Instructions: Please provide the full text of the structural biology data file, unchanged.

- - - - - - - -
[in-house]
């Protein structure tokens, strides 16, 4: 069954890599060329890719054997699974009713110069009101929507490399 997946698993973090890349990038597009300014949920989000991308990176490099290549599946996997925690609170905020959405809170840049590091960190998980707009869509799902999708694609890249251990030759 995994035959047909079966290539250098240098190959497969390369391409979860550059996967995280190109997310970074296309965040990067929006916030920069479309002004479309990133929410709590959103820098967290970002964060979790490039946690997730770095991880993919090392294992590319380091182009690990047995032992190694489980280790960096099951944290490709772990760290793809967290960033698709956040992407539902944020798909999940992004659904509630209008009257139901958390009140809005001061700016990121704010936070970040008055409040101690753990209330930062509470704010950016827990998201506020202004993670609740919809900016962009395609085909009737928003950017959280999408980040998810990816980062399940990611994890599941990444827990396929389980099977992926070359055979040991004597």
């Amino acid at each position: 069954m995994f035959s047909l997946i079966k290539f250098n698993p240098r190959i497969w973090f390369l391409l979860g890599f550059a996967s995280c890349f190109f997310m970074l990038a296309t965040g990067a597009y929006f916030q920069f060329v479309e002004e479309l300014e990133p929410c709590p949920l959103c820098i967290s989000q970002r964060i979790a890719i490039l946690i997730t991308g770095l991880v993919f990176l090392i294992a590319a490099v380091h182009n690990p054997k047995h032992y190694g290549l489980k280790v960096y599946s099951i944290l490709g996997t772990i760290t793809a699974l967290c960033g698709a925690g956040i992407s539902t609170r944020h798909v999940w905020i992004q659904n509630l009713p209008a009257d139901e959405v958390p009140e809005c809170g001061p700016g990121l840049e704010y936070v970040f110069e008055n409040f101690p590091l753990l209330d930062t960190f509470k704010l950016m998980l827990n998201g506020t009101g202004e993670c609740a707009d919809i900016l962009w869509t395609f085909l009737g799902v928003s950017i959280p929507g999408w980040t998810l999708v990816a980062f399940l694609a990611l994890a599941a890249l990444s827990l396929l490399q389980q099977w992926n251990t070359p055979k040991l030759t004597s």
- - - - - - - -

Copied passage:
[in-house]
């Protein structure tokens, strides 16, 4: 069954890599060329890719054997699974009713110069009101929507490399 997946698993973090890349990038597009300014949920989000991308990176490099290549599946996997925690609170905020959405809170840049590091960190998980707009869509799902999708694609890249251990030759 995994035959047909079966290539250098240098190959497969390369391409979860550059996967995280190109997310970074296309965040990067929006916030920069479309002004479309990133929410709590959103820098967290970002964060979790490039946690997730770095991880993919090392294992590319380091182009690990047995032992190694489980280790960096099951944290490709772990760290793809967290960033698709956040992407539902944020798909999940992004659904509630209008009257139901958390009140809005001061700016990121704010936070970040008055409040101690753990209330930062509470704010950016827990998201506020202004993670609740919809900016962009395609085909009737928003950017959280999408980040998810990816980062399940990611994890599941990444827990396929389980099977992926070359055979040991004597």
């Amino acid at each position: 069954m995994f035959s047909l997946i079966k290539f250098n698993p240098r190959i497969w973090f390369l391409l979860g890599f550059a996967s995280c890349f190109f997310m970074l990038a296309t965040g990067a597009y929006f916030q920069f060329v479309e002004e479309l300014e990133p929410c709590p949920l959103c820098i967290s989000q970002r964060i979790a890719i490039l946690i997730t991308g770095l991880v993919f990176l090392i294992a590319a490099v380091h182009n690990p054997k047995h032992y190694g290549l489980k280790v960096y599946s099951i944290l490709g996997t772990i760290t793809a699974l967290c960033g698709a925690g956040i992407s539902t609170r944020h798909v999940w905020i992004q659904n509630l009713p209008a009257d139901e959405v958390p009140e809005c809170g001061p700016g990121l840049e704010y936070v970040f110069e008055n409040f101690p590091l753990l209330d930062t960190f509470k704010l950016m998980l827990n998201g506020t009101g202004e993670c609740a707009d919809i900016l962009w869509t395609f085909l009737g799902v928003s950017i959280p929507g999408w980040t998810l999708v990816a980062f399940l694609a990611l994890a599941a890249l990444s827990l396929l490399q389980q099977w992926n251990t070359p055979k040991l030759t004597s």